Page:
1. Sexual-harassment insurance is now a thing.
Lawyers drawing up agreements for studios are introducing “morality clauses” into actors’ contracts. That means that if talent commits (or, perhaps, is credibly accused of committing) misconduct, they won’t be paid. Attorney Mark Stankevich told The Post, “These riders are being strengthened to give studios full rights to terminate deals in the event of bad conduct.”
In fact, studios have always wanted these clauses, but actors’ reps refused. Now, this new movement might create hassles on both sides. For one thing, it could make it harder to get film budgets green-lit “The problem is, if the distributor has an out, it’s more difficult to get banks to lend money for projects,” said lawyer Schuyler Moore. In other words, the very inclusion of a morality clause could make lenders leery, given that distributors could choose to drop the project from its slate.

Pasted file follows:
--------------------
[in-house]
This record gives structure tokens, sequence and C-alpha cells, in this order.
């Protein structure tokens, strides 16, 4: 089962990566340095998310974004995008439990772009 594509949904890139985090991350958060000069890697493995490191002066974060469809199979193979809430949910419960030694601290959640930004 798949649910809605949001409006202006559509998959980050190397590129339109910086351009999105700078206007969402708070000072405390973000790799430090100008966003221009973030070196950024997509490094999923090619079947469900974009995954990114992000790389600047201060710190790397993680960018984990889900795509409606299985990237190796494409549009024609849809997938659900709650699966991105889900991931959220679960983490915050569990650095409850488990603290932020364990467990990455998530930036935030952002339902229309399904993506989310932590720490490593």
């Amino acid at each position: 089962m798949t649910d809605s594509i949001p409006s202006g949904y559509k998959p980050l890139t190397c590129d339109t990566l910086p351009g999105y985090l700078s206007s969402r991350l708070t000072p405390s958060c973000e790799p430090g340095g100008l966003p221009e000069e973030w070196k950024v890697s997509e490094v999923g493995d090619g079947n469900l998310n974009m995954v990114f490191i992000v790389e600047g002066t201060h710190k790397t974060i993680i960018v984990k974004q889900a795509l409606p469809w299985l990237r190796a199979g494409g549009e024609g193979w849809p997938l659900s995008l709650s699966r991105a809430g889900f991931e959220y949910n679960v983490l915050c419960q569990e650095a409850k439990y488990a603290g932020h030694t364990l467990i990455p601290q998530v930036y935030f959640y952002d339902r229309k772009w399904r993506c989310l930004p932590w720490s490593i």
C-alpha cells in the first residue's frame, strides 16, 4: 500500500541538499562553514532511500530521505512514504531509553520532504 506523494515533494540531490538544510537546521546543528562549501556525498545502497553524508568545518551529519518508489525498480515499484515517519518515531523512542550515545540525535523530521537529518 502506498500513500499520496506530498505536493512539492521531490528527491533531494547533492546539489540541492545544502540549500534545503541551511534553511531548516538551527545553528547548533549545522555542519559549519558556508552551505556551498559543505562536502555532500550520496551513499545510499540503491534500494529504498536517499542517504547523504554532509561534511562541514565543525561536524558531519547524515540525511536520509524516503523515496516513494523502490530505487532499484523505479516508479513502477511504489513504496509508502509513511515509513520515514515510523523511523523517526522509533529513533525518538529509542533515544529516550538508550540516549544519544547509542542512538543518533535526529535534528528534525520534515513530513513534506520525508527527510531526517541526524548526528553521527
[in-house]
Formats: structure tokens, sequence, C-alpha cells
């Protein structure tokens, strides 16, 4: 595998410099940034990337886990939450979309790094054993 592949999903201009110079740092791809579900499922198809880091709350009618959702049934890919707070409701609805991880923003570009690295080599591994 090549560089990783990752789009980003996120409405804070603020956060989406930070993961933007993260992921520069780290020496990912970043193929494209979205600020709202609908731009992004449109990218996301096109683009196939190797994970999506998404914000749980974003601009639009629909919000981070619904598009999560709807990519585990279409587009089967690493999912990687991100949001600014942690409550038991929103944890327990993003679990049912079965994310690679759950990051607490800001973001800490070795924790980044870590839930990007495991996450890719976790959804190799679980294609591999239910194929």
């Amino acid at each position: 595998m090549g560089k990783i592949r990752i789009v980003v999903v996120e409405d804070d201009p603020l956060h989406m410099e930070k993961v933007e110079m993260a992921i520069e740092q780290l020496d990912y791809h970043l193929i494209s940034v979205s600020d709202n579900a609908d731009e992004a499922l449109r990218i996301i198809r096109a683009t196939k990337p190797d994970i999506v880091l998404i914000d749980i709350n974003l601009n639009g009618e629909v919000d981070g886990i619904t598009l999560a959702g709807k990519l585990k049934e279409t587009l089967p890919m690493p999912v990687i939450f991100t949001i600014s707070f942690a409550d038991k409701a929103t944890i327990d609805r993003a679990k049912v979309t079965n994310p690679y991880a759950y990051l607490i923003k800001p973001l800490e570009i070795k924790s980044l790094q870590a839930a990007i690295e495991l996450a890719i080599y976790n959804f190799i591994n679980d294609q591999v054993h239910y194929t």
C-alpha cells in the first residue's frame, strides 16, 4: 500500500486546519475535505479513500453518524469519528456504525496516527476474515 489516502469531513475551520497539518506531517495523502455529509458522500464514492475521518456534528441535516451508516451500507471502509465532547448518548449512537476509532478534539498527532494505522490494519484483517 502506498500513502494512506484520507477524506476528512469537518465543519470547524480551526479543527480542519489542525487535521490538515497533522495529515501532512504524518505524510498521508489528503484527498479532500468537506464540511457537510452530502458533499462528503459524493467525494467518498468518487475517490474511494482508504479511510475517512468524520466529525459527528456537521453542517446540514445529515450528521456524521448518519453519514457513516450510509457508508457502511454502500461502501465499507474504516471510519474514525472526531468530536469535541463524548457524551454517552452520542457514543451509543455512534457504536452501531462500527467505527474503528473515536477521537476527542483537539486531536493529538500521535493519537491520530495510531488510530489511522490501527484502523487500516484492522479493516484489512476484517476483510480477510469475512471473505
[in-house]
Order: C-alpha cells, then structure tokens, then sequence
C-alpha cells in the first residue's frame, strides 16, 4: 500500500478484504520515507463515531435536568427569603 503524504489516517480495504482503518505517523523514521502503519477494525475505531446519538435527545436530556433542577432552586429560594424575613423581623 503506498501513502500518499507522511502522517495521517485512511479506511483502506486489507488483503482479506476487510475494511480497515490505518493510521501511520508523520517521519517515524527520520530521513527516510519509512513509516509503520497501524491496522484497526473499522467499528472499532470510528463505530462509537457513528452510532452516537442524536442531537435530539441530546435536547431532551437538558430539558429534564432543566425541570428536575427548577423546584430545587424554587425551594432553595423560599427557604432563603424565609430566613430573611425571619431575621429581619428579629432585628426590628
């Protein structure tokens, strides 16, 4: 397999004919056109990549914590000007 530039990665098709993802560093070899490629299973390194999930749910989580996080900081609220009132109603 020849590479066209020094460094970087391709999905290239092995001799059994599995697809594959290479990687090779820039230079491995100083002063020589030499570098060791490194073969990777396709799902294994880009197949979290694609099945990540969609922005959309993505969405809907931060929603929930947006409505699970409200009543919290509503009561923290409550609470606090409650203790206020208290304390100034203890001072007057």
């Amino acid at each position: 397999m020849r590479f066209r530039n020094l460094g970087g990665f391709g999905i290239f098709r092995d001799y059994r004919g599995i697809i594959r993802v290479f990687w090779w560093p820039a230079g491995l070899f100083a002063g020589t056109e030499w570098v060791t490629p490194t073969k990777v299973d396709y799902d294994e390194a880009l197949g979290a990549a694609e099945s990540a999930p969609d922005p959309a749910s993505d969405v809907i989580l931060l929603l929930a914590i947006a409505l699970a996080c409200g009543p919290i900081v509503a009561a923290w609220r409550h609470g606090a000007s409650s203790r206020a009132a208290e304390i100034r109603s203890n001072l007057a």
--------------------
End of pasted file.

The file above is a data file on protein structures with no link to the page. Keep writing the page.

And given that morality clauses could be of the blanket variety, actors might get burned.